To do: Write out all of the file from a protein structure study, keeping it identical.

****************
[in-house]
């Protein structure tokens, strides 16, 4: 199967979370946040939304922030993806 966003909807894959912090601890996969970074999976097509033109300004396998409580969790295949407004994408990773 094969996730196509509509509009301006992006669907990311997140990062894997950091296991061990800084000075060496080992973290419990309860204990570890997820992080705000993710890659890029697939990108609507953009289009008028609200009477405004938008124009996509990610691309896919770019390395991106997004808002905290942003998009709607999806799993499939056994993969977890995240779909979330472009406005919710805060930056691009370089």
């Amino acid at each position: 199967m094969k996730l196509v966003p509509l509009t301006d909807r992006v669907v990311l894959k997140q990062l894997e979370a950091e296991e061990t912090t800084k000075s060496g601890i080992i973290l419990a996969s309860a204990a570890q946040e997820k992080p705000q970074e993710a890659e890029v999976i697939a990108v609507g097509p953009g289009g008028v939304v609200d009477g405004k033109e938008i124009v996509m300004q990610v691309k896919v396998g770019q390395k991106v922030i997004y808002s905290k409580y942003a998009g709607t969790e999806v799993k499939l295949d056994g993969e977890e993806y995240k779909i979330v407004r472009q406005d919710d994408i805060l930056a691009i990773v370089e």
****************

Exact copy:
[in-house]
């Protein structure tokens, strides 16, 4: 199967979370946040939304922030993806 966003909807894959912090601890996969970074999976097509033109300004396998409580969790295949407004994408990773 094969996730196509509509509009301006992006669907990311997140990062894997950091296991061990800084000075060496080992973290419990309860204990570890997820992080705000993710890659890029697939990108609507953009289009008028609200009477405004938008124009996509990610691309896919770019390395991106997004808002905290942003998009709607999806799993499939056994993969977890995240779909979330472009406005919710805060930056691009370089």
């Amino acid at each position: 199967m094969k996730l196509v966003p509509l509009t301006d909807r992006v669907v990311l894959k997140q990062l894997e979370a950091e296991e061990t912090t800084k000075s060496g601890i080992i973290l419990a996969s309860a204990a570890q946040e997820k992080p705000q970074e993710a890659e890029v999976i697939a990108v609507g097509p953009g289009g008028v939304v609200d009477g405004k033109e938008i124009v996509m300004q990610v691309k896919v396998g770019q390395k991106v922030i997004y808002s905290k409580y942003a998009g709607t969790e999806v799993k499939l295949d056994g993969e977890e993806y995240k779909i979330v407004r472009q406005d919710d994408i805060l930056a691009i990773v370089e």